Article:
Start thinking like an academic.
No, even more than that: research like a Ph.D. candidate. That, at least, is the impression I come away with, after spending a heady week with other genealogy enthusiasts at the Salt Lake Institute of Genealogy.
Granted, some of the SLIG instructors are exactly that, and more; post-nomials certainly included those specific letters, Ph.D. But for those lecturers whose names were not embellished with the coveted accolades, their academic rigor still shone through. Bottom line: their intricate case studies and imparted knowledge turn out to be a big help to me in my quest to learn more about King Stockton, his roots and his family through his friends, associates, and neighbors.
There are some fertile fields in which to expand my research. Of course, I've already started by exploring PERSI on FindMyPast.com (where, unfortunately, the very Dean article I was seeking was entered there with an incorrect title). And with the unexpected silver lining to the worldwide pandemic coming to us in the gift of free access to JSTOR through this coming June, we have a second guide to access journal articles.
The key, though, is to approach genealogical brick walls as an interdisciplinary exercise. Repeatedly this week at SLIG, instructors reminded us to consider the background history, undergirding legal precedents, and availability of local records in ferreting out the answers to our research questions. In the case of research in the south, there are certain standard resources, of course, but we need to do far more than a cursory examination of resources simply containing the specific name of our target ancestor. We need to be willing to pursue the clusters of individuals surrounding that ancestor—and even that ancestor's community.
Stock in trade for such exploration may include resources such as the Southern Claims Commission of the United States government. Set up in the post-Civil War years, the goal of the commission was to receive, examine, and consider claims of financial or property loss by Union sympathizers residing in the Southern states. However, because many residents of the South moved elsewhere after the start of the war, claims turned out to be filed by residents of at least twenty four states, once the filing period closed.
Though only thirty two percent of claims were approved for settlements, the applications are an excellent resource for researchers for one simple reason: while people like to complain about their misfortunes, before any money can be reimbursed, it is incumbent upon government officials to verify those claims. Thus, the wealth of information on names, dates, locations, relationships, and more.
While that may seem like a treasure trove, don't assume the digging is going to be easy. While Ancestry.com has searchable index files—and even a searchable collection of disallowed and barred claims—finding one's way through that massive collection of data may be a daunting prospect. Thus, many researchers' profound thanks to the Saint Louis County Library for their guide to researching the Southern Claims Commission records.
Of course, another resource mentioned in class this week was the Freedmen's Bureau records. While there are a number of genealogical resources available to assist researchers in exploring this avenue, that record set has not been a successful avenue for me so far, in the case of King Stockton of Florida.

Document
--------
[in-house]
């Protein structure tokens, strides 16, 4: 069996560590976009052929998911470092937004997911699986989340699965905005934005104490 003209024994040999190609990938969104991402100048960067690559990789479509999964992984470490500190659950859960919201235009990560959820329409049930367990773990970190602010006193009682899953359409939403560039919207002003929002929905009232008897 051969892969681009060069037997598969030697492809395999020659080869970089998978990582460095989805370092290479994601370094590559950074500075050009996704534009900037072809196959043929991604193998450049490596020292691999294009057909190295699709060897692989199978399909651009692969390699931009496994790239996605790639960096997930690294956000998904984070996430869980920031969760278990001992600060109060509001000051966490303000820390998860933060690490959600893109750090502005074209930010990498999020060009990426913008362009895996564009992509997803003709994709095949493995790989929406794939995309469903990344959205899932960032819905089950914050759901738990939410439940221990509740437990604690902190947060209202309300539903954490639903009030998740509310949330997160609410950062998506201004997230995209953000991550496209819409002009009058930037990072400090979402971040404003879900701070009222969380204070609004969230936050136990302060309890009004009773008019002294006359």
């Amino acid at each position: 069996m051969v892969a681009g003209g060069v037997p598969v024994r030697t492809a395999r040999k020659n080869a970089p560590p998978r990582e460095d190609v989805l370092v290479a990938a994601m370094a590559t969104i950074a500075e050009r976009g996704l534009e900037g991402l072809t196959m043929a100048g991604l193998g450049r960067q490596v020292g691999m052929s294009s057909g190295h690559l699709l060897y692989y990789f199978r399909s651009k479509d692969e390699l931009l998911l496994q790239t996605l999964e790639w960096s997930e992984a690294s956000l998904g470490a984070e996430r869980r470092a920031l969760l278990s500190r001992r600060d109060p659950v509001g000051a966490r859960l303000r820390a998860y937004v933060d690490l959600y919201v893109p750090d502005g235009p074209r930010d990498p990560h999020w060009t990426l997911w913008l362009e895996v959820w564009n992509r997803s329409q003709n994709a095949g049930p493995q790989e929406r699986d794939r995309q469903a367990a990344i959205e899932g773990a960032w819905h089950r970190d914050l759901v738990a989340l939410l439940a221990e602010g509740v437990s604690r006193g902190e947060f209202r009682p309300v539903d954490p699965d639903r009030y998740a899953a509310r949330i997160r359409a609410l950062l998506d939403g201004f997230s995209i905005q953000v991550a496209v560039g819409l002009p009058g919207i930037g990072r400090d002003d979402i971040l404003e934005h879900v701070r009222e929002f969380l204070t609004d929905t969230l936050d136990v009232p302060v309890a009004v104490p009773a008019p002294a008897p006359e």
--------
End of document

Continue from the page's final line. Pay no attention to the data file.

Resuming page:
For those slaves who were able to escape to the north, or even join the Union Army forces during the Civil War, another record set might have been that of the Slave Claims Commission. That operation was mostly active in the border states. For the formerly enslaved King Stockton in Florida, however, that would hardly be applicable—there may actually be records of his having accompanied one of the sons of his enslaver who served on the Confederate side—so once again, this might not be a record set of assistance in our case.
Rest assured, though, that all resources have not been exhausted. Far from it. This is where the discipline of thinking like a Ph.D. candidate will come in most handily. For the many manuscript collections, private (and even publicly held) collections of personal papers, and other collections of records from this time period, there are ample search options. It's just a matter of finding the right resource at the right repository—a search process which seldom resembles a direct line from my puzzled Point A to the pot of golden answers at the end of Point B's rainbow.
Having observed the piecing together of several case studies this week by the admirable Ari Wilkins, Michael Hait, Deborah Abbott, Ph.D. (yes, with those bona fide post-nomials), the resourceful Scott Wilds, and our SLIG course coordinator LaBrenda Garrett-Nelson, I have seen several demonstrations of how it is possible to trace a family line from current day back to at least the most recent slaveholder of record before the Civil War. While, of course, I already know who that would be, in the case of King Stockton, I can use those same techniques and record sets to follow King Stockton back to the Job Tison plantation where he was born in Georgia—and then to move one step beyond to where his father, for whom he was named, originated.
That process, however, begins to resemble the sausage-making aspect of genealogy far more than the family history best suited for venues such as this blog. And with not only that stage of the process, but date on the calendar, it will soon be time to let this project churn away in the background while we move on to introduce the second of my Twelve Most Wanted list of ancestors to research for 2021. Come this Monday, we'll meet Ancestor Number Two and begin our exploration of the life of a woman who danced her way around the world.